In another application, the polynucleotide pools of the invention are particularly useful for producing polynucleotides intended for use as driver in subtractive hybridization protocols. Such protocols typically require large amounts (generally tens of micrograms) of driver. This requirement makes it difficult to examine differential expression of mRNAs present in a biological material that is available in small supply. This difficulty has been addressed by cloning the polynucleotide collections of interest prior to subtraction, so that the cloning vector is used to amplify the amount of polynucleotide available for hybridization. However, because subtraction requires previous cloning, it is complicated, suffers from under- and over-representation of sequences depending on differences in growth rates in the mixed population, and may risk recombination among sequences during propagation of the mixed population.

The methods of the present invention circumvent these problems by allowing production of large amounts of aRNA from limited amounts of polynucleotides, without the need for previous cloning. These methods are superior to PCR, which produces both sense and anti-sense strands that must be separated before use in subtractive hybridization. High- or low-abundance aRNA produced as described above can be used in methods of detecting and isolating polynucleotides that vary in abundance among different populations, for example, allowing mRNA expression to be compared among different tissues or within the same tissue according to physiologic state.

Anti-sense RNA also has a wide variety of uses in both analytical research and therapeutics. Anti-sense RNA functions in several prokaryotic systems to regulate gene expression. Similarly, anti-sense RNA can regulate the expression of many eukaryotic genes. This permits blocking expression of undesirable genes. Therapeutic use of anti-sense RNA therefore involves in vitro synthesis of anti-sense RNA with subsequent introduction into cells or the subject (see, generally, Melton, Antisense RNA and DNA, Cold Spring Harbor (1988).

In some applications, it is advantageous to stabilize the polynucleotides described herein or to produce polynucleotides that are modified to better adapt them for particular applications. To this end, the polynucleotides of the invention can contain phosphorothioates, phosphotriesters, methyl phosphonates, short chain alkyl or cycloalkyl intersugar linkages or short chain heteroatomic or heterocyclic intersugar (“backbone”) linkages. Most preferred are phosphorothioates and those with CH2—NH—O—CH2, CH2—N(CH3)—O—CH2 (known as the methylene(methylimino) or MMI backbone) and CH2—O—N(CH3)—CH2, CH2—N(CH3)—N(CH3)—CH2, and O—N(CH3)—CH2—CH backbones (where phosphodiester is O—P—O—CH2). Also preferred are polynucleotides having morpholino backbone structures. Summerton, J. E. and Weller, D. D., U.S. Pat. No. 5,034,506. Other preferred embodiments use a protein-nucleic acid or peptide-nucleic acid (PNA) backbone, wherein the phosphodiester backbone of the polynucleotide is replaced with a polyamide backbone, the bases being bound directly or indirectly to the aza nitrogen atoms of the polyamide backbone. P. E. Nielsen, M. Egholm, R. H. Berg, O. Buchardt, Science 1991, 254, 1497. Polynucleotides of the invention can contain alkyl and halogen-substituted sugar moieties and/or can have sugar mimetics such as cyclobutyls in place of the pentofuranosyl group. In other preferred embodiments, the polynucleotides can include at least one modified base form or “universal base” such as inosine. Polynucleotides can, if desired, include an RNA cleaving group, a cholesteryl group, a reporter group, an intercalator, a group for improving the pharmacokinetic properties of the polynucleotide, and/or a group for improving the pharmacodynamic properties of the polynucleotide.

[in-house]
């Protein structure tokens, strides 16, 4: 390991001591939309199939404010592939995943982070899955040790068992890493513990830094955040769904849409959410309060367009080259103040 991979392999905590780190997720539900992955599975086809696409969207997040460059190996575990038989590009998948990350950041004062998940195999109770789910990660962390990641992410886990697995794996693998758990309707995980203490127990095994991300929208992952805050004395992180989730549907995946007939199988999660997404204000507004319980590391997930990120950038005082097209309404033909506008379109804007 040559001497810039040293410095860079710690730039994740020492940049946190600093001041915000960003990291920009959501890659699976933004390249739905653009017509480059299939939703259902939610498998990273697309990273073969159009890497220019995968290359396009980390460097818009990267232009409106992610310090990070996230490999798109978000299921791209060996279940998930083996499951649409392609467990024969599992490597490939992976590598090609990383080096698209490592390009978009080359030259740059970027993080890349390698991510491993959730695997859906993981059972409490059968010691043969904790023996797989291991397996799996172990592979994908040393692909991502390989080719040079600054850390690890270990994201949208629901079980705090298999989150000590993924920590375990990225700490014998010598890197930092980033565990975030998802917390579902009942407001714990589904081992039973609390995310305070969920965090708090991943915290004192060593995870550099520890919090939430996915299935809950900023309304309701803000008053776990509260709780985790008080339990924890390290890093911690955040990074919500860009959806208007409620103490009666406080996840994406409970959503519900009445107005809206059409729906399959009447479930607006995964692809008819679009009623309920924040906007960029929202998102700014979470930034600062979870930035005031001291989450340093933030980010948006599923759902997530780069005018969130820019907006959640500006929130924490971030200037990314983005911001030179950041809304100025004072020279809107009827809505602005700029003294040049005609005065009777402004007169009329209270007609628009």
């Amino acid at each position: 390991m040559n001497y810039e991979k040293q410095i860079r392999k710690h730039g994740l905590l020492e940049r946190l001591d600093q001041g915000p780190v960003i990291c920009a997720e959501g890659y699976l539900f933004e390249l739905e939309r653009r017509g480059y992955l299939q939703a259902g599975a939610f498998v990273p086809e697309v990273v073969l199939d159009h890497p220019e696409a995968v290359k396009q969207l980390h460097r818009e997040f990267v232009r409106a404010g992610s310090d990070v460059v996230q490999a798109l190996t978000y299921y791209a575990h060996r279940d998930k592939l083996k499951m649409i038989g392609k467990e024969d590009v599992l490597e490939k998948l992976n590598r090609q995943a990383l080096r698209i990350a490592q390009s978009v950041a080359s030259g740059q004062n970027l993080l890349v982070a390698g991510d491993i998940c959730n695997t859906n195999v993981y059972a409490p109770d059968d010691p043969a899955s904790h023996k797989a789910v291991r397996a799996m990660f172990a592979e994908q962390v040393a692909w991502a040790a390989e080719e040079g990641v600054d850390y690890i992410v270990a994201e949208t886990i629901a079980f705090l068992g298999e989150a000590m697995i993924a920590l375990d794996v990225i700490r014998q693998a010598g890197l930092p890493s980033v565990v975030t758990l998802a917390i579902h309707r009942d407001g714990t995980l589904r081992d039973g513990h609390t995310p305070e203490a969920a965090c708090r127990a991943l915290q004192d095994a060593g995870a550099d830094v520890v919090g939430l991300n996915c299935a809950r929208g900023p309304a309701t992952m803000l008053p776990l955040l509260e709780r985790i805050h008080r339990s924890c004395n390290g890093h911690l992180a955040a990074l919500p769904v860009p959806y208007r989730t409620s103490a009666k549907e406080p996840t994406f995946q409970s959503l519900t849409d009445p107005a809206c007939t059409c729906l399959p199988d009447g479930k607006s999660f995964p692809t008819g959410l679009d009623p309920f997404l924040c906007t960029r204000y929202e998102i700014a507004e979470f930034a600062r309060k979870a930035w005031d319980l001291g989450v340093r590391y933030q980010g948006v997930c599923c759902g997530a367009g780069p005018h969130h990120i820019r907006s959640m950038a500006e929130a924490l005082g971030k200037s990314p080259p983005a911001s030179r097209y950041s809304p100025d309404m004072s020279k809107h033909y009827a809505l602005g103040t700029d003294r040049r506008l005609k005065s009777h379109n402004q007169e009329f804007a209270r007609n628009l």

Kits

The materials for use in the methods of the present invention are ideally suited for preparation of kits produced in accordance with well-known procedures. In one embodiment, a kit of the invention includes: (1) an antisense primer complex including an antisense primer linked to an RNA promoter sequence, wherein the RNA promoter sequence is 5′ of the antisense primer; (2) a sense primer; and (3) instructions for performing a method of the invention. While the instructional materials typically comprise written or printed materials they are not limited to such. Any medium capable of storing such instructions and communicating them to an end user is contemplated by this invention. Such media include, but are not limited to, electronic storage media (e.g., magnetic discs, tapes, cartridges, chips), optical media (e.g., CD ROM), and the like. Such media can include addresses to internet sites that provide such instructional materials. Preferred kits include one or more of the various reagents (typically in concentrated form) utilized in the methods, including, for example, one or more buffers, the appropriate nucleotide triphosphates (e.g., dATP, dCTP, dGTP and dTTP; or rATP, rCTP, rGTP and UTP), reverse transcriptase, DNA polymerase, and/or RNA polymerase.